Waves crashing over an experimental sea wall built to protect homes during high tide in Isle of Palms, S.C., in 2015. Photo: Mic Smith / Associated Press

By Ian Urbina
24 November 2016

MIAMI, Florida (The New York Times) – Real estate agents looking to sell coastal properties usually focus on one thing: how close the home is to the water’s edge. But buyers are increasingly asking instead how far back it is from the waterline. How many feet above sea level? Is it fortified against storm surges? Does it have emergency power and sump pumps?

Rising sea levels are changing the way people think about waterfront real estate. Though demand remains strong and developers continue to build near the water in many coastal cities, homeowners across the nation are slowly growing wary of buying property in areas most vulnerable to the effects of climate change.

A warming planet has already forced a number of industries — coal, oil, agriculture and utilities among them — to account for potential future costs of a changed climate. The real estate industry, particularly along the vulnerable coastlines, is slowly awakening to the need to factor in the risks of catastrophic damage from climate change, including that wrought by rising seas and storm-driven flooding.

But many economists say that this reckoning needs to happen much faster and that home buyers urgently need to be better informed. Some analysts say the economic impact of a collapse in the waterfront property market could surpass that of the bursting dot-com and real estate bubbles of 2000 and 2008.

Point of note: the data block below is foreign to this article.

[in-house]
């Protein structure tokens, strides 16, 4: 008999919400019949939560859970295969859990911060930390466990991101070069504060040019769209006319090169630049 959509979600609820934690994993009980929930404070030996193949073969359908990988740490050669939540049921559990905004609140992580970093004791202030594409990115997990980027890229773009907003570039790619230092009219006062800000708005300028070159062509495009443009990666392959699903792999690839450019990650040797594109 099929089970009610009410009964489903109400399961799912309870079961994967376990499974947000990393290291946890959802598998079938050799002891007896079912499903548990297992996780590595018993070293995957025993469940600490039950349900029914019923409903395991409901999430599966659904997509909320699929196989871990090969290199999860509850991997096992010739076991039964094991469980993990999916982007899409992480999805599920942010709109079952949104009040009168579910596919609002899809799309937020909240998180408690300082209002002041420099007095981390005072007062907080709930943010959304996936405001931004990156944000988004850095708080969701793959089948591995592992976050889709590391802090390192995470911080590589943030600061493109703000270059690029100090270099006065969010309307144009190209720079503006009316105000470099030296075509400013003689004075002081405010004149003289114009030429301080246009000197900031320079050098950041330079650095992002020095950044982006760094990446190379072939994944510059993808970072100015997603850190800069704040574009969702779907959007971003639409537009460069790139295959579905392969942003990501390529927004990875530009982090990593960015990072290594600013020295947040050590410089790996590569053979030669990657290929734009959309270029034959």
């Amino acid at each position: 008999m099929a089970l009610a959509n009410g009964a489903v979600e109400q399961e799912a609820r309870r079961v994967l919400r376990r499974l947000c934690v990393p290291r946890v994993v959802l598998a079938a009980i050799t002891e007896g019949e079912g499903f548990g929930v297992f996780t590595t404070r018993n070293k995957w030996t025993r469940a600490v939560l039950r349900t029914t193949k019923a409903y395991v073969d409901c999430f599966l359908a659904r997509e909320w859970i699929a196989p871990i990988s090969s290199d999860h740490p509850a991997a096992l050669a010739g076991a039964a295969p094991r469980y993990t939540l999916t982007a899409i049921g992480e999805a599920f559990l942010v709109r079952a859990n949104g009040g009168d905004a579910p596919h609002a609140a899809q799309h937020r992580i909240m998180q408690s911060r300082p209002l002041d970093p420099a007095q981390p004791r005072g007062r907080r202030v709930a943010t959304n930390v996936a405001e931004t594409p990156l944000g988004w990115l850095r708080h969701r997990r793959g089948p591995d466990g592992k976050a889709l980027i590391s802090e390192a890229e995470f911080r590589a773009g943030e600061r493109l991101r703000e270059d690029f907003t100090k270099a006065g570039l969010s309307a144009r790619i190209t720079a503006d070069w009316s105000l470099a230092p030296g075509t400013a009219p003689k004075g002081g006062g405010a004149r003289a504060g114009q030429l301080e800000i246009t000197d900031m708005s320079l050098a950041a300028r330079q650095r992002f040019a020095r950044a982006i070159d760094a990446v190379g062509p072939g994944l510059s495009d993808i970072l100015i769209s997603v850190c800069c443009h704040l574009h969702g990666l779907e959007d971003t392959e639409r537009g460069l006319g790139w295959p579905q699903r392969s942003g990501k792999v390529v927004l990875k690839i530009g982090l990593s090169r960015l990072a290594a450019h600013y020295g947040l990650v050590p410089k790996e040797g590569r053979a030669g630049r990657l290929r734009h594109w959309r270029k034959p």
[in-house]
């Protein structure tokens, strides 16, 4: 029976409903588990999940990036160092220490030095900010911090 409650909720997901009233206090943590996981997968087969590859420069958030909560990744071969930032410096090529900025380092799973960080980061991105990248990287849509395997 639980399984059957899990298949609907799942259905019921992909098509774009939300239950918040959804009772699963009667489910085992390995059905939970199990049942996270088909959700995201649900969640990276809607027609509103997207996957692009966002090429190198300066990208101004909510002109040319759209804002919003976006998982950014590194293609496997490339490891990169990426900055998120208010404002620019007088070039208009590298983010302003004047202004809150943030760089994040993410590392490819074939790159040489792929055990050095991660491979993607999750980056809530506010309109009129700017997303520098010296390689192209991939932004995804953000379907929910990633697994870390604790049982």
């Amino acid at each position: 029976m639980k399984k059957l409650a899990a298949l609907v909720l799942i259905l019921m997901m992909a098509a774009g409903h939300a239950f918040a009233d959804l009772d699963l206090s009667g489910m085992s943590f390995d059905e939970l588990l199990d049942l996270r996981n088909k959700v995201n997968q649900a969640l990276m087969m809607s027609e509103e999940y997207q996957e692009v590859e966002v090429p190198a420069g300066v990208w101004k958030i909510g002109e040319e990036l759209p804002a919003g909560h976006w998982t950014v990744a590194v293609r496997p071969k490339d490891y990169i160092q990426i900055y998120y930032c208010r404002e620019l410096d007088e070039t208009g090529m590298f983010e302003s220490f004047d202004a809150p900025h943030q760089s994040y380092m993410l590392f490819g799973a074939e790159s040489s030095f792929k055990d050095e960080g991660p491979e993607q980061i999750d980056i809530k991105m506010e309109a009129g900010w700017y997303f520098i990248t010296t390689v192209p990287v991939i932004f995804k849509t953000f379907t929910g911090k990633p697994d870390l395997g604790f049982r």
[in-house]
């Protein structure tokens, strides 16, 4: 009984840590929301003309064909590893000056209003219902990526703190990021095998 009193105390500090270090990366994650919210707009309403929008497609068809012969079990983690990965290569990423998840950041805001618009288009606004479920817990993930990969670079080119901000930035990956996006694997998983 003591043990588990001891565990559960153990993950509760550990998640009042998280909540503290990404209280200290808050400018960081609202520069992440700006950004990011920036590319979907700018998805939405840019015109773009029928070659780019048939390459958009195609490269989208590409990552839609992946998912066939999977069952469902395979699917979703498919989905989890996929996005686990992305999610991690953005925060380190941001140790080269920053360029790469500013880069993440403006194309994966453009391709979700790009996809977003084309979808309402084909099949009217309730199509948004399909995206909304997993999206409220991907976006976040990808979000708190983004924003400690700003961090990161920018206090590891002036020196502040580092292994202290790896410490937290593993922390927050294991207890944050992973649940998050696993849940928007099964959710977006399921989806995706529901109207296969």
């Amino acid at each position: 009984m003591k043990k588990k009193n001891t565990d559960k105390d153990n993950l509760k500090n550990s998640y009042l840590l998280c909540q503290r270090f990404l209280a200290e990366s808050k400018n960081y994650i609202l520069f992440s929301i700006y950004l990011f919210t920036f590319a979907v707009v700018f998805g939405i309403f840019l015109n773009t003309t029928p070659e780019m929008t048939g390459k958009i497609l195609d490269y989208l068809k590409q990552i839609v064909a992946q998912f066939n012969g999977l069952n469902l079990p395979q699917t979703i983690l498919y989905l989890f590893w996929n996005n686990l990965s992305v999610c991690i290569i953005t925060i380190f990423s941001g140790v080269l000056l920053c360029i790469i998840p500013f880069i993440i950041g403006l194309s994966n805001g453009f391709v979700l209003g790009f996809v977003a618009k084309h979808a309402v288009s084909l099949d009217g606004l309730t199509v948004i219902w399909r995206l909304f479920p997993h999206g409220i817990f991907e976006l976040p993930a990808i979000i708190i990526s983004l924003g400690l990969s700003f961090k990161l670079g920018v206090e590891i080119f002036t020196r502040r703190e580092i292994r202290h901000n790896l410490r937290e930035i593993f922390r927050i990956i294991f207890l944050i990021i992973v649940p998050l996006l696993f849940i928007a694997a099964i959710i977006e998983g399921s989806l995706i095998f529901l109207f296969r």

The fallout would be felt by property owners, developers, real estate lenders and the financial institutions that bundle and resell mortgages. […]

“I don’t see how this town is going to defeat the water,” said Brent Dixon, a resident of Miami Beach who plans to move north and away from the coast in anticipation of worsening king tides, the highest predicted tide of the year. “The water always wins.” [more]

Perils of Climate Change Could Swamp Coastal Real Estate

2 comments :

  1. Anonymous said...

    Humans are far too stupid to move when the water floods their homes. They will insist that this is an abberation, that God Himself will intervene, that by divine right they can live anywhere they damned well please.

    The absence of thought, of critical awareness has now reached stupendous proportions on this Black Friday where masses of brain-dead morons herd themselves into box stores to buy the latest baubles for their families (on credit of course).

    We need to go extinct. This should be totally obvious now to everyone.  

  2. Anonymous said...

    It is a real problems for everyone living near coast. Even the current prices do reflect to this kind of disasters. I've been living for a while on an east coast of Baltic sea, in Europe. There is nothing like this hurricanes or similar problems, but there was some reflections about water level increasing. Although I've sold my apartment for a lower price, compared to current I've checked on local listings (nekilnojamas turtas klaipedoje - from all the country). It was due to a common market decrease.  

 

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